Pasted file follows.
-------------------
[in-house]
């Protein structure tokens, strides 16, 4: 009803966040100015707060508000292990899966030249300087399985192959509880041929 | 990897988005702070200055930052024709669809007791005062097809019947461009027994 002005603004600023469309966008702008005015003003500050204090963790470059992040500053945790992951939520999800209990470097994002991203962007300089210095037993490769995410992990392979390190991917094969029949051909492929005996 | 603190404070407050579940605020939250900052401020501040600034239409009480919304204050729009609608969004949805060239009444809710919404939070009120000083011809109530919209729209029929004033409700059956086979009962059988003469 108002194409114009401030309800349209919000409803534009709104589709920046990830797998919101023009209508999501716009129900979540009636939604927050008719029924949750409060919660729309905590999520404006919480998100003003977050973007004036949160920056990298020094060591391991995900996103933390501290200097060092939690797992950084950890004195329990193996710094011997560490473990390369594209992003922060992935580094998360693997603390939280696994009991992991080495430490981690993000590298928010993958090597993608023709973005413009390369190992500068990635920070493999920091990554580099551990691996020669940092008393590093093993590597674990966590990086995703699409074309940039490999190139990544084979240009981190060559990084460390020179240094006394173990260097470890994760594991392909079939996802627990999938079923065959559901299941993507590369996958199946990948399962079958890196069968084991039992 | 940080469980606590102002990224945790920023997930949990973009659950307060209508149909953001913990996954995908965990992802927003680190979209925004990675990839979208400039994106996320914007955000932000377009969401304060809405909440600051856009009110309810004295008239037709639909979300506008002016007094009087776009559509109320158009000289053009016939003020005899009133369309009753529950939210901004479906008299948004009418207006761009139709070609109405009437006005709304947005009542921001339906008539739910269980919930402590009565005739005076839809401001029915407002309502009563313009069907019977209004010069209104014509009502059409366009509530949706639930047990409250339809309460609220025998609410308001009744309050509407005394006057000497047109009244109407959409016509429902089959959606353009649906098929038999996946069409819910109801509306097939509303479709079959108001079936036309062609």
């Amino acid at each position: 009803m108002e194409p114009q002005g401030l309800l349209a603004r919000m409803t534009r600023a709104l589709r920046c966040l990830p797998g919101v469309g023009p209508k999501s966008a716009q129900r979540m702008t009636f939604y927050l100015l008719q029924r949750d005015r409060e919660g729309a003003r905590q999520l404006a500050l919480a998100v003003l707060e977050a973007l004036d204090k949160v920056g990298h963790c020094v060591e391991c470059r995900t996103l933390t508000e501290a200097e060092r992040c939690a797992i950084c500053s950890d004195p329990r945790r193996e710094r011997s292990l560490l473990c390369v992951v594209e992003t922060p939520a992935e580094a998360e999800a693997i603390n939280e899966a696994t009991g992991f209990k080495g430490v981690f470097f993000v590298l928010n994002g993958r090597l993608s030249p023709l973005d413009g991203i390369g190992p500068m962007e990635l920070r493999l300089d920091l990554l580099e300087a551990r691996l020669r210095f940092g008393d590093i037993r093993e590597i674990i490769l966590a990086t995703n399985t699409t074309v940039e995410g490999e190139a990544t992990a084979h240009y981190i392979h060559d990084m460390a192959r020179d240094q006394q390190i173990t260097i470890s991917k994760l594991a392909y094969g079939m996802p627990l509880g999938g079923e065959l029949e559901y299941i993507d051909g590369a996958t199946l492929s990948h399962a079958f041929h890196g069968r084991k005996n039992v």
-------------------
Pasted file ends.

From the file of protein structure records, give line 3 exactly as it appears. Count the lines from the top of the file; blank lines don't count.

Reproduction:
């Amino acid at each position: 009803m108002e194409p114009q002005g401030l309800l349209a603004r919000m409803t534009r600023a709104l589709r920046c966040l990830p797998g919101v469309g023009p209508k999501s966008a716009q129900r979540m702008t009636f939604y927050l100015l008719q029924r949750d005015r409060e919660g729309a003003r905590q999520l404006a500050l919480a998100v003003l707060e977050a973007l004036d204090k949160v920056g990298h963790c020094v060591e391991c470059r995900t996103l933390t508000e501290a200097e060092r992040c939690a797992i950084c500053s950890d004195p329990r945790r193996e710094r011997s292990l560490l473990c390369v992951v594209e992003t922060p939520a992935e580094a998360e999800a693997i603390n939280e899966a696994t009991g992991f209990k080495g430490v981690f470097f993000v590298l928010n994002g993958r090597l993608s030249p023709l973005d413009g991203i390369g190992p500068m962007e990635l920070r493999l300089d920091l990554l580099e300087a551990r691996l020669r210095f940092g008393d590093i037993r093993e590597i674990i490769l966590a990086t995703n399985t699409t074309v940039e995410g490999e190139a990544t992990a084979h240009y981190i392979h060559d990084m460390a192959r020179d240094q006394q390190i173990t260097i470890s991917k994760l594991a392909y094969g079939m996802p627990l509880g999938g079923e065959l029949e559901y299941i993507d051909g590369a996958t199946l492929s990948h399962a079958f041929h890196g069968r084991k005996n039992v």